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The probability that two randomly selected phylogenetic trees of the same size are isomorphic is found to be asymptotic to a decreasing exponential modulated by a polynomial factor. The number of symmetrical nodes in a random phylogenetic tree of large size obeys a limiting Gaussian distribution, in the sense of both central and local limits. The probability that two random phylogenetic trees have the same number of symmetries asymptotically obeys an inverse square-root law. Precise estimates for these problems are obtained by methods of analytic combinatorics, involving bivariate generating functions, singularity analysis, and quasi-powers approximations.
This appendix contains entries arranged in logical order regarding the following topics:
Probability spaces and measure; Random variables; Transforms of distributions; Special distributions; Convergence in law.
In this book we start from probability spaces that are finite, since they arise from objects of a fixed size in some combinatorial class (see Chapter III and Appendix A.3: Combinatorial probability, p. 727 for elementary aspects), then need basic properties of continuous distributions in order to discuss asymptotic limit laws. The entries in this appendix are related principally to Chapter IX of Part C (Random Structures). They present a unified framework that encompasses discrete and continuous probability distributions alike. For further study, we recommend the superb classics of Feller [205, 206], given the author's concrete approach, and of Billingsley , whose coverage of limit distributions is of great value for analytic combinatorics.
Probability spaces and measure
An axiomatization of probability theory was discovered in the 1930s by Kolmogorov. A measurable space consists of a set Ω, called the set of elementary events or the sample set and a σ-algebra A of subsets of Ω called events (that is, a collection of sets containing ∅ and closed under complement and denumerable unions). A measure space is a measurable space endowed with a measure µ A ↦ ℝ≥0 that is additive over finite or denumerable unions of disjoint sets; in that case, elements of A are called measurable sets.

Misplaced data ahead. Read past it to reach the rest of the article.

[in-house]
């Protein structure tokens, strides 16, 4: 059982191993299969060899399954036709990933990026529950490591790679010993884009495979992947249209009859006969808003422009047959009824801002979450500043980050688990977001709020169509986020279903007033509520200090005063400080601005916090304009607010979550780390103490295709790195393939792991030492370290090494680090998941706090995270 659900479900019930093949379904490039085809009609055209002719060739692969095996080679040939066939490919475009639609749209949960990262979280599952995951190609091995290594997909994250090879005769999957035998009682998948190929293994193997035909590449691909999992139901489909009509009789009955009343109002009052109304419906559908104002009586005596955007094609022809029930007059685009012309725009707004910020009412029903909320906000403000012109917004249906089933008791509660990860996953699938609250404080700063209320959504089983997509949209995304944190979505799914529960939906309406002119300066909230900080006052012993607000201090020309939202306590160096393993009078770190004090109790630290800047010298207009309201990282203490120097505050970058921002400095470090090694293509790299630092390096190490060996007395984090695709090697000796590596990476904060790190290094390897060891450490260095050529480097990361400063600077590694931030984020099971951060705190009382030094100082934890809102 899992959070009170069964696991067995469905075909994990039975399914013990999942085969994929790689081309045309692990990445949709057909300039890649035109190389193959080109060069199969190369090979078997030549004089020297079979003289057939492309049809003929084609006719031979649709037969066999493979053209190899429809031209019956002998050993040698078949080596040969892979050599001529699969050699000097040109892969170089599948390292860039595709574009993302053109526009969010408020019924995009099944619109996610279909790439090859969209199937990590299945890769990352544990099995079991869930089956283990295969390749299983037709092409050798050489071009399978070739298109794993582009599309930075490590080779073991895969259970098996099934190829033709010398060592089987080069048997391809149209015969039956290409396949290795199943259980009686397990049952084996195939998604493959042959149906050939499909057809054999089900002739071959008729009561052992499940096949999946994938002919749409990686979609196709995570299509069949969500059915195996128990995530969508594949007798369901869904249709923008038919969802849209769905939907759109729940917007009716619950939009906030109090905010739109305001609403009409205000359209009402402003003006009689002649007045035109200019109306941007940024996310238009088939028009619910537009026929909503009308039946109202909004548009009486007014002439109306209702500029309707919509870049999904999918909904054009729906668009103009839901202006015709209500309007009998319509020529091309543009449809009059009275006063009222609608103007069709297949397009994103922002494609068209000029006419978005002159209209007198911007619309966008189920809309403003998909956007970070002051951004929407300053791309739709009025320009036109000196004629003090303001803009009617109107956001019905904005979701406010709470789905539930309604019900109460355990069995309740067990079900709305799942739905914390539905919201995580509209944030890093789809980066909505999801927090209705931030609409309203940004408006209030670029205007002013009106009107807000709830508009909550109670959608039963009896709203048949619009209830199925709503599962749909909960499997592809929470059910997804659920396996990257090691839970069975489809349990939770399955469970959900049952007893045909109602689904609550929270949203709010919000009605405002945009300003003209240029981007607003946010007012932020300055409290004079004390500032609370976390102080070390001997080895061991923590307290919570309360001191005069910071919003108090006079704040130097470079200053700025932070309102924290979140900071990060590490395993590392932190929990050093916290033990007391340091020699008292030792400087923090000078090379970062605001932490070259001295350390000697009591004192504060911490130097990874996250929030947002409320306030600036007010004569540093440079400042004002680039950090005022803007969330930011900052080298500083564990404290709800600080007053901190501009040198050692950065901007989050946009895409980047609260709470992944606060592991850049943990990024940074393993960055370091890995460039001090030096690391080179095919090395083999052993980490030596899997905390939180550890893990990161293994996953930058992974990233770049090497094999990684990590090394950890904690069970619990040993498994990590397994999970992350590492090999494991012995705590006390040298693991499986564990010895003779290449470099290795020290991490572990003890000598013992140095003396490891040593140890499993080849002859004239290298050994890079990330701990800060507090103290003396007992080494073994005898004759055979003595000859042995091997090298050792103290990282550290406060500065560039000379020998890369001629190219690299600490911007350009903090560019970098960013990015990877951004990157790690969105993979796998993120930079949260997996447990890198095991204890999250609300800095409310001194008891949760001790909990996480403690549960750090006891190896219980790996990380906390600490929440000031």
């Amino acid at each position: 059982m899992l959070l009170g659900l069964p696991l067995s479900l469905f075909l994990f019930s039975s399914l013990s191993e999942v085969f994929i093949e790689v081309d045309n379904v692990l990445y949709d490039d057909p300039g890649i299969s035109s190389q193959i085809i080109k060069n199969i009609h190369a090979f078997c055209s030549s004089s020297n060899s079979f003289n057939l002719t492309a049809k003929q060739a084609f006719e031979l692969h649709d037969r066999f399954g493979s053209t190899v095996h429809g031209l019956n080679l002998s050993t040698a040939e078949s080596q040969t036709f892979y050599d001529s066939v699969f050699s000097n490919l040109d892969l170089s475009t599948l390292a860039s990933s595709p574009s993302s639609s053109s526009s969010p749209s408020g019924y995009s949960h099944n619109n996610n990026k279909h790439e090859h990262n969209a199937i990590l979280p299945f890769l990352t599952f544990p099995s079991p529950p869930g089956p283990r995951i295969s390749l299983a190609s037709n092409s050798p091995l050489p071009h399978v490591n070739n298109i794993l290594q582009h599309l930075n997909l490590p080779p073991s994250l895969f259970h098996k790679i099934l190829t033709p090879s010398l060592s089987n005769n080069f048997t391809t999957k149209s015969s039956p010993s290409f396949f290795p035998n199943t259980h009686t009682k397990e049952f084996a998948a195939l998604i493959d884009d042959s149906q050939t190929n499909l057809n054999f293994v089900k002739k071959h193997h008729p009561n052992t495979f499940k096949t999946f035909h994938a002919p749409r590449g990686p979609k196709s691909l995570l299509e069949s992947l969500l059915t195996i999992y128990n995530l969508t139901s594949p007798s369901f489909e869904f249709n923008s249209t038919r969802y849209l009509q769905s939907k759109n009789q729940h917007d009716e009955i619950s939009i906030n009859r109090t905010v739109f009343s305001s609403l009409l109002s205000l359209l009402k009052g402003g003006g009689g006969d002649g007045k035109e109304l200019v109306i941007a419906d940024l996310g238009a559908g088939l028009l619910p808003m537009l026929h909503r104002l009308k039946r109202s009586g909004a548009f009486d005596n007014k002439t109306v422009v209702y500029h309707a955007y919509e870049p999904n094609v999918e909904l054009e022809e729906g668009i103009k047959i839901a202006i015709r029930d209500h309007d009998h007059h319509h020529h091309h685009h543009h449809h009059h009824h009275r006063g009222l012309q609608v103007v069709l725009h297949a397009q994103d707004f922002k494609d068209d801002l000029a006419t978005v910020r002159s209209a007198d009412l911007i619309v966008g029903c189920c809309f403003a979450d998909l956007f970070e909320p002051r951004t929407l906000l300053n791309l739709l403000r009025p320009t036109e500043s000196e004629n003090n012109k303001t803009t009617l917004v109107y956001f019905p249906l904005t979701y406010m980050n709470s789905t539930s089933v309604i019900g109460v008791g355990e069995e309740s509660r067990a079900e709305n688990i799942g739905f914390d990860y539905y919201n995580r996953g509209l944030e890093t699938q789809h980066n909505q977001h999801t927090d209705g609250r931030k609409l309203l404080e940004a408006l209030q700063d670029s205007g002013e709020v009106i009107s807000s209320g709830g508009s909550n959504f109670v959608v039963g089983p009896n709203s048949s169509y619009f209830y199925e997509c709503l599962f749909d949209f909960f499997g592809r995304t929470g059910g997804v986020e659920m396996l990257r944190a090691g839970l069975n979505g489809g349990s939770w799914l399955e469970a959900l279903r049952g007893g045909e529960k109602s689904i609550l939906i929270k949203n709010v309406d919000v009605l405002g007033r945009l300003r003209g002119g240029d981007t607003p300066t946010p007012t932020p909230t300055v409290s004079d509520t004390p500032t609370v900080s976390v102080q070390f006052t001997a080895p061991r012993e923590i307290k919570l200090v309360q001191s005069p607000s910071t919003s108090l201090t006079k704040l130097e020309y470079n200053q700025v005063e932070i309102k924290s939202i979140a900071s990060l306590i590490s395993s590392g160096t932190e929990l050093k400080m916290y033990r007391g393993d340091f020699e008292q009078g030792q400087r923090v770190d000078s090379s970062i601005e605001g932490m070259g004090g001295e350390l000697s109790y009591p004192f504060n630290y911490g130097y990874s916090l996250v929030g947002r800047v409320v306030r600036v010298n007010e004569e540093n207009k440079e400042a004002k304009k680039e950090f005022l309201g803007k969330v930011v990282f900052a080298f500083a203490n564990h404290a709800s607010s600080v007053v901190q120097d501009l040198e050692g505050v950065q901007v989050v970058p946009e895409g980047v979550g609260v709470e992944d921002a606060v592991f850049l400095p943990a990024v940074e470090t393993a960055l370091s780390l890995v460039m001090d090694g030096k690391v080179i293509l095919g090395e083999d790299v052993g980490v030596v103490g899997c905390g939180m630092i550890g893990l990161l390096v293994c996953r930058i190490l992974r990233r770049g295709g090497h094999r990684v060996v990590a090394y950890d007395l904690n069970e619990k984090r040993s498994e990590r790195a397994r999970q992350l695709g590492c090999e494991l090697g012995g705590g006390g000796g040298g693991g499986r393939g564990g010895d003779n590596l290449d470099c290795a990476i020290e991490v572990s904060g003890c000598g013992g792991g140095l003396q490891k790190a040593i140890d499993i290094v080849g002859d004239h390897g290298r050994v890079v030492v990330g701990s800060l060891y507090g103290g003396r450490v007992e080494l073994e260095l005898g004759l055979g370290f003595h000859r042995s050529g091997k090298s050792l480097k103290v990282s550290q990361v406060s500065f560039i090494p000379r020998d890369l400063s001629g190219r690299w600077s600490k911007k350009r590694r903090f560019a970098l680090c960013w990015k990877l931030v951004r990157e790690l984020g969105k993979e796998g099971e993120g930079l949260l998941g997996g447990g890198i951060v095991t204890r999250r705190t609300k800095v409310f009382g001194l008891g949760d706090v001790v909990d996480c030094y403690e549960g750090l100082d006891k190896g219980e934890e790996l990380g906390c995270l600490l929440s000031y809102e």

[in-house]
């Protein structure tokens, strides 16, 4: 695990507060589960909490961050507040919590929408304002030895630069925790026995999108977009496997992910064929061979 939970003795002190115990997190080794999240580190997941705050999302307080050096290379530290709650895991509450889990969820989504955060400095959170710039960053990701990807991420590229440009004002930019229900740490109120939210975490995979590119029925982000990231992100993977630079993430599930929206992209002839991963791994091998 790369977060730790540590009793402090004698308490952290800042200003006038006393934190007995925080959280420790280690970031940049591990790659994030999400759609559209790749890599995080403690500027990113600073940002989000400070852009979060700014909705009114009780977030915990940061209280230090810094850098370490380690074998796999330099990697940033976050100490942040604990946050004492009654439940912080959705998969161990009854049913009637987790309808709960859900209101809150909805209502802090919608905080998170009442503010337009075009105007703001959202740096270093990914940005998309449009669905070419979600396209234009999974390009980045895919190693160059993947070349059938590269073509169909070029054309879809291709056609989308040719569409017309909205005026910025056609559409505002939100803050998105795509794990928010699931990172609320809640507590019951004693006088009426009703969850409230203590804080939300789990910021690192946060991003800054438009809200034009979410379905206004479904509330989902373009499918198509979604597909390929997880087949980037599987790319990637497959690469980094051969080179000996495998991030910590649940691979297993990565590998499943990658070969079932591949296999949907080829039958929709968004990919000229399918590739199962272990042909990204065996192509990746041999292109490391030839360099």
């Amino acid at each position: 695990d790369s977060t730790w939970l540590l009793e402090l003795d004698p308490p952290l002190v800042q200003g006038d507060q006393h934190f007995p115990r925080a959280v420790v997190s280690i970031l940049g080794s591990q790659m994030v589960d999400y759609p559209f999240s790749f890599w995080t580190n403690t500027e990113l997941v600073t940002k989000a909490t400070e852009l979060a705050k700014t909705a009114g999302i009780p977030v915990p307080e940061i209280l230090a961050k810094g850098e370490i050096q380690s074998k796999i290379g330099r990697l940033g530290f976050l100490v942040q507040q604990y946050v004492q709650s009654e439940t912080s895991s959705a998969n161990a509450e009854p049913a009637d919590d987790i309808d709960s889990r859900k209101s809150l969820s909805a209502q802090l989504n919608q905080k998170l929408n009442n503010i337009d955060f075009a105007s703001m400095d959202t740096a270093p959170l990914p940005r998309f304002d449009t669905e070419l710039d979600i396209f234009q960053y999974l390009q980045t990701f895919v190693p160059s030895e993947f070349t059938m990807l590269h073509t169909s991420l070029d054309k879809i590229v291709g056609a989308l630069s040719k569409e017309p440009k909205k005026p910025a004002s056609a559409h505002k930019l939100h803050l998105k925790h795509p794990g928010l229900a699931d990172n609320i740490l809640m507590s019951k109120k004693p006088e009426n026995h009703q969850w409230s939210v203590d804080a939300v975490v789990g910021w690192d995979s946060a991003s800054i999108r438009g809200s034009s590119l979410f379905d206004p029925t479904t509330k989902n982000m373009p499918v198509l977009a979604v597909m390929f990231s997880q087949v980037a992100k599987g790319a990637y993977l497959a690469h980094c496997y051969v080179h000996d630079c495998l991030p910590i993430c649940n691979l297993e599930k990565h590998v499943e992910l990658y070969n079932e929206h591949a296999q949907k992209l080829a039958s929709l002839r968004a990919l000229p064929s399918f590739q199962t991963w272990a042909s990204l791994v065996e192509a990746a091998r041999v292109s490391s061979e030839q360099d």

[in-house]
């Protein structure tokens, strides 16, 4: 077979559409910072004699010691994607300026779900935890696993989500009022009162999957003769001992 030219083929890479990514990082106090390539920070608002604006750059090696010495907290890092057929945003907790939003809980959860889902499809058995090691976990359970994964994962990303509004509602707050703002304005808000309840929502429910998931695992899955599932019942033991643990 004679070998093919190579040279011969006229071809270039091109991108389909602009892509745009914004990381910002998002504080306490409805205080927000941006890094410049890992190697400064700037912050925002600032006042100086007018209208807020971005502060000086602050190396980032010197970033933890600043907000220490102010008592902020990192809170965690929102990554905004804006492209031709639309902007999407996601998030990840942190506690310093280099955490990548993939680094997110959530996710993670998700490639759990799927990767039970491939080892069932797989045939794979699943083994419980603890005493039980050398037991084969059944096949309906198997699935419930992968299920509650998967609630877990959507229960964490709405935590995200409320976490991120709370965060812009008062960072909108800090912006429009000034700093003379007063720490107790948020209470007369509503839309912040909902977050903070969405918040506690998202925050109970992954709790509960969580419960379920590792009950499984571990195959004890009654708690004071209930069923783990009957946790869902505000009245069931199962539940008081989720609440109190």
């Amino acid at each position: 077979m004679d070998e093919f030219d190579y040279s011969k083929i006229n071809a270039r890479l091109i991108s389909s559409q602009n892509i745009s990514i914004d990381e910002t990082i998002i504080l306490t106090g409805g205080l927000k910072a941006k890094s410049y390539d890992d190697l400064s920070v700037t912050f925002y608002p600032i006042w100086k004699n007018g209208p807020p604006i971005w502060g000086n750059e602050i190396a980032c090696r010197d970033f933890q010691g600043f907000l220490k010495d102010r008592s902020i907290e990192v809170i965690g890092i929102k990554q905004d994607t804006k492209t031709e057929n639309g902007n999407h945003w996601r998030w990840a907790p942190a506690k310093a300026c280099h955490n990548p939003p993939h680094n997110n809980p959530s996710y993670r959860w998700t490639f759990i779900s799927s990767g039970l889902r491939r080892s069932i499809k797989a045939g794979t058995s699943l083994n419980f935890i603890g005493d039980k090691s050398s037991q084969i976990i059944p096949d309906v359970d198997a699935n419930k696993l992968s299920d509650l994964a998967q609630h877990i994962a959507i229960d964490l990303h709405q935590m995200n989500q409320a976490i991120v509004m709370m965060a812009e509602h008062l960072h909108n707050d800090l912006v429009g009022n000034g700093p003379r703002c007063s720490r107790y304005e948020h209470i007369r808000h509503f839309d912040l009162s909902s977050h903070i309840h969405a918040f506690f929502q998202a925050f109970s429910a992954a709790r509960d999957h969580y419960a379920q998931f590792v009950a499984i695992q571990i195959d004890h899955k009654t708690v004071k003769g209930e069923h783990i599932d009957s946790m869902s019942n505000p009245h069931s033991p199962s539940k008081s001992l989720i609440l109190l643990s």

Analytic combinatorics aims to enable precise quantitative predictions of the properties of large combinatorial structures. The theory has emerged over recent decades as essential both for the analysis of algorithms and for the study of scientific models in many disciplines, including probability theory, statistical physics, computational biology, and information theory. With a careful combination of symbolic enumeration methods and complex analysis, drawing heavily on generating functions, results of sweeping generality emerge that can be applied in particular to fundamental structures such as permutations, sequences, strings, walks, paths, trees, graphs and maps. This account is the definitive treatment of the topic. The authors give full coverage of the underlying mathematics and a thorough treatment of both classical and modern applications of the theory. The text is complemented with exercises, examples, appendices and notes to aid understanding. The book can be used for an advanced undergraduate or a graduate course, or for self-study.
Analytic Combinatorics is primarily a book about combinatorics, that is, the study of finite structures built according to a finite set of rules. Analytic in the title means that we concern ourselves with methods from mathematical analysis, in particular complex and asymptotic analysis. The two fields, combinatorial enumeration and complex analysis, are organized into a coherent set of methods for the first time in this book. Our broad objective is to discover how the continuous may help us to understand the discrete and to quantify its properties.
Combinatorics is, as told by its name, the science of combinations. Given basic rules for assembling simple components, what are the properties of the resulting objects? Here, our goal is to develop methods dedicated to quantitative properties of combinatorial structures. In other words, we want to measure things. Say that we have n different items like cards or balls of different colours. In how many ways can we lay them on a table, all in one row? You certainly recognize this counting problem—finding the number of permutations of n elements.